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Colleges work together to facilitate immigrant training needs

By Workplace Staff
| www.cos-mag.com

Communication skills are often a barrier for immigrants seeking work in the Canadian business community.

Success in the Workplace, a new program at Bow Valley College (BVC), focuses on breaking down those barriers and helping immigrant professionals improve the skills they need to be competitive and effective in the workplace.

Success in the Workplace is an offshoot of BVC’s highly successful Corporate Readiness Training Program, which helps skilled immigrants gain Canadian work experience in their fields of expertise.

With a launch date of September 2009, the 16-week pilot program will be free of charge to all participants.

Conrad Murphy, Bow Valley College’s Director of TOWES/Centre for Career Advancement, expects success from the program, which is launched in partnership with Vancouver Community College and Toronto’s Seneca College.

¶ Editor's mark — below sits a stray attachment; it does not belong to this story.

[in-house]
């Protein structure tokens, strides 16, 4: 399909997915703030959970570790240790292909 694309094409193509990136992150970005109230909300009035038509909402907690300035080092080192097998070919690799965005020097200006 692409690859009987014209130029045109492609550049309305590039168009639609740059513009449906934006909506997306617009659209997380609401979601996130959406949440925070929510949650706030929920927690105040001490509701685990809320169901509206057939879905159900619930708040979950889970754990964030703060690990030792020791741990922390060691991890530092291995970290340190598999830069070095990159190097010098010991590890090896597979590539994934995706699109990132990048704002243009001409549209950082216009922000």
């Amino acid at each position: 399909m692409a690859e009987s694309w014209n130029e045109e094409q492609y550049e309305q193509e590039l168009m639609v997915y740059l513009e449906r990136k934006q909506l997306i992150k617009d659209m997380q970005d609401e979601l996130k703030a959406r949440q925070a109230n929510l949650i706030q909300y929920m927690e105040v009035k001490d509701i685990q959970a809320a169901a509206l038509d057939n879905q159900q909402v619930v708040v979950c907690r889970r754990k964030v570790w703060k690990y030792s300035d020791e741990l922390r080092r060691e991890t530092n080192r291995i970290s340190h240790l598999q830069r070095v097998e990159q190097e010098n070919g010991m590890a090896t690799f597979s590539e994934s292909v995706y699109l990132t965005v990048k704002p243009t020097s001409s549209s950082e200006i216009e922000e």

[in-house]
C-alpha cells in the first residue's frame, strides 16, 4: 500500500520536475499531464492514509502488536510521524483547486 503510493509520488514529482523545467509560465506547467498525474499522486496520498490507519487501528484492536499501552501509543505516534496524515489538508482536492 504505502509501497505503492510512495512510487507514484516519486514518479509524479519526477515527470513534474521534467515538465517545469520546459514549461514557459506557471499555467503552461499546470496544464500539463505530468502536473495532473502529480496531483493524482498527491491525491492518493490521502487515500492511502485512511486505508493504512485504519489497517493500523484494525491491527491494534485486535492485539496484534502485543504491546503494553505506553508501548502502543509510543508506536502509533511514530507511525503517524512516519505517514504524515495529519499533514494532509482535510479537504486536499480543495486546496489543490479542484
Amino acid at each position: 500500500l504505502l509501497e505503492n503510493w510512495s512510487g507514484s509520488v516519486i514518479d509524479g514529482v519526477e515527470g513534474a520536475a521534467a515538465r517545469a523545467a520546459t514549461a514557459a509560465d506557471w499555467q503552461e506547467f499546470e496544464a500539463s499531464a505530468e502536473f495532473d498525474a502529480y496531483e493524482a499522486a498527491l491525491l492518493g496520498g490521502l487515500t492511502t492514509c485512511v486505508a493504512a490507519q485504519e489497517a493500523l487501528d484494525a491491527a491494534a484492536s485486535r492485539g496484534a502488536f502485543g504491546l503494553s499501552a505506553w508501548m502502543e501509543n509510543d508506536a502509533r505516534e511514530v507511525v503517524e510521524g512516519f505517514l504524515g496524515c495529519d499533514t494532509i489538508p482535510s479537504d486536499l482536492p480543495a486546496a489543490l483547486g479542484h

“Canada needs to address key gaps in the labour force,” Murphy says. “BVC has consistently have advocated continuous learning, training, and development to our highly educated immigrant students.

“The Success in the Workplace program will provide the clients an opportunity to continue with their skills development, ultimately building the country’s knowledge economy,” he notes.

The program welcomes such foreign-trained professionals as engineers, accountants, geologists, bankers, architects, and chemists. The curriculum is based on the Essential Skills framework identified by Human Resources and Skills Development Canada (HRSDC), helping participants build skills in oral communications, writing, critical thinking, and working with others.

Through the use of case studies and simulation activities, participants will be coached in giving feedback, making presentations, communicating clearly and accurately, and writing professionally. Training will include classroom and online instruction, facilitating time flexibility with face-to-face coaching and class work.

The program is funded and supported by HRSDC and the Government of Canada’s Office of Literacy and Essential Skills.

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